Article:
Press Clippings for the week ending
Saturday, 25 July 2009

A random selection of clippings
from newspapers and magazines

the 'Ethiopian' nuisance,
street entertainers, London, 1859

'Ethiopian' street entertainers, London


'Ethiopian' street entertainers, London, 1859

(The Illustrated London News, London, I January 1859, p. 13)

'LONDON MUSIC
'A clever caricaturist has contributed a couple of Engravings illustrative of the various kinds of music familiar to the inhabitants of this great metropolis. The one, ''Outdoor Music,'' pictures the tuneful groups who enchant the Cockney ear in all our streets and thoroughfares; the other, ''Indoor Music,'' brings before us the more refined entertainments of our theatres, concerts, and drawing-rooms. We give the first in our present Number, reserving the second for next week. . . . The three fellows with black faces belong to the Ethiopian nuisance - a nuisance which, thanks to the refinement of public taste, has made its way from our streets to our theatres and concert-rooms. We are inundated with nigger minstrels and nigger songs; our music-publishers sell them in abundance, and ladies warble them in our drawing-rooms. It is a caprice of fashion which, like other caprices, will give way to something else, perhaps equally absurd.'
(The Illustrated London News, London, Saturday, 1 January 1859, pp.12a/14a)

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Mabel Grey a clever woman,
London, 1873

Mabel Grey


Mabel Grey, otherwise Gray (fl. late 1860s/early 1870s)
English celebrity and demi-mondaine

(photo: Henry Knight, St. Leonards on Sea, Sussex, England, circa 1870)

'How is it, lots of people are asking, that Mabel Gray still manages to hold her high place in the ''hemisphere,'' and does not sink out of notice, as most of the favourites of the demi-monde do, after a season or two's success? Here is Mabel, after being before the town for five years, at least, still photographed about once a fortnight, still made the heroine of the lying adventures of the foolish rake; and at this very moment driving as pretty a pair of ponies in the park as you can wish to see. How is this? people ask. Why does not Miss Gray, having gone up like the rocket, come down like the stick? The answer simply is - Miss Gray is a clever woman. She is not particularly handsome; her personal charms are not especially seductive, but she is eminently fascinating in her manner and knows how to fish in ''gay'' water with consummate still. Here is the secret of her success; and the fact that many women, far prettier and more personally attractive then she, have gone irretrievably to the dogs, is another proof that brains do win in the long run with love as in any thing else. It is to be hoped Miss Gray will soon, according to precedent, forsake her evil ways, and devote her accumulated fortune to evangelising the rural population.'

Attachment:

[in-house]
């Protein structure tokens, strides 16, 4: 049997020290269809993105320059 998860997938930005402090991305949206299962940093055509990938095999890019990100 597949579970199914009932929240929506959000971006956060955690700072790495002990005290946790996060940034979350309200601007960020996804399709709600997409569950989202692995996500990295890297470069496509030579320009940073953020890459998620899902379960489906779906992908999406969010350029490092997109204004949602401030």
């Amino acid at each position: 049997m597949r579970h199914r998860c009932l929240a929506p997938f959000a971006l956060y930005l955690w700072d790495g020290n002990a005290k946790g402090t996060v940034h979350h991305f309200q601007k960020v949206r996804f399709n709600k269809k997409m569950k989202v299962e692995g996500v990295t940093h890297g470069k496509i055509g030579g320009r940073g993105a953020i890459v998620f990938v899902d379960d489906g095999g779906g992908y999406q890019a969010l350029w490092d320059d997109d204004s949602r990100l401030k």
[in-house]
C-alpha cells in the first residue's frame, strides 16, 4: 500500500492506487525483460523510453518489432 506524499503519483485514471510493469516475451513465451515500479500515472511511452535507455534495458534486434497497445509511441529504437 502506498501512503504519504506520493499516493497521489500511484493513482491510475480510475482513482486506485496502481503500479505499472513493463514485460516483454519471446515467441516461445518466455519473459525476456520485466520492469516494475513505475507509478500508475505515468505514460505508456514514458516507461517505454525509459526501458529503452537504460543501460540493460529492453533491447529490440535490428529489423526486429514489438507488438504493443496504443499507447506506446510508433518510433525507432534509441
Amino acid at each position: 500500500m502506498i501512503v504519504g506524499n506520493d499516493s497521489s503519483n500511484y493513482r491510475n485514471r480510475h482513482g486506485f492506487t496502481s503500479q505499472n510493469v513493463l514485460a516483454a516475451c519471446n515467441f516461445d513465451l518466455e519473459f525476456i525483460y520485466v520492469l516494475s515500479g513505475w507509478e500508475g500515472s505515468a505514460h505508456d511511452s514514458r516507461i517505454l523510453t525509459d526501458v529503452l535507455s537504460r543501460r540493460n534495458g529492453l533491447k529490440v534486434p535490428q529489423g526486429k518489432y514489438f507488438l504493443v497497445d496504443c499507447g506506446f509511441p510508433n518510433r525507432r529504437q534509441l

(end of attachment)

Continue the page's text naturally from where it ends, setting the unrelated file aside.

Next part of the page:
(The Sporting Times, London, Saturday, 26 April 1873, p. 132c)

'OH, SO SWEET!
'. . . Notes Upon English Beauties . . .
'NEW YORK, July 10 [1879] . . .
'When the prince of Wales' relations to pretty Mabel Gray, the London shop girl, became common fame, almost every shop, restaurant, coffee house, bar and reading-room in London was decorated with pictures of Mabel Gray. In many private houses too, where the girl herself would be regarded with the utmost aversion, her picture found a place, and was duly lauded for its beauty.'
(The Daily Constitution, Atlanta, Georgia, Thursday, 17 July 1879, p. 1g)

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Nat Clifford stars at the
Alhambra, Brighton,
week beginning Monday, 28 April 1902

Mr and Mrs Nat Clifford

Mr and Mrs Nat Clifford

Nat Clifford (fl. late 19th/early 20th Century),
English music hall comedian and sketch and song writer

(photo: unknown, UK, circa 1905)

'The ''star'' turn here is provided by Nat Clifford, whose popularity with the patrons of this hall has been proved on several former occasions. The welcome accorded him this evening was of a most enthusiastic character, and after each of his contributions he was the recipient of cordial applause from all parts of the house. His first song is screamingly funny. It deals with the experiences undergone during a short sojourn at a Grand Hotel, and the ''patter'' with which it is embellished is so amusing and so drolly delivered, that audiences seem to want to hear it over again. The second ditty - a protest against the ubiquitous coon song - does not provoke quite so much merriment as the first, but is, nevertheless, greatly appreciated. The appearance of the comedian ''for the third time of asking,'' in naval uniform, sends the audience into roars of laughter, and his ludicrous antics - he has been happily termed ''the nimble one'' - prove a source of constant mirth. His dancing is both clever and amusing.'
(Brighton & Hove Society, Brighton, Sussex, Saturday, 3 May 1902, p. 561a)

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Ted E. Box is bitten by a dog, 1908

Ted E. Box


Ted E. Box (fl. 1897-1914),
British music hall comedian

(photo: unknown, probably UK, circa 1910)

'Mr. Ted E. Box has been very badly bitten by a dog. The animal, which has since been destroyed, fastened on to the front of the comedian's leg, below the knee. The wound had immediate medical attention, being cauterised and strapped down, the patient being able to perform on the same evening, though unable to add to his eccentric entertainment his customary burlesque dancing. Mr. Box has purchased two songs, ''Whistling mad'' and ''What's it got to do with you,'' from the pen of Phil Mervyn, and both have proved big successes.'
(The Era, London, Saturday, 30 May 1908, p. 20c)

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© John Culme, 2009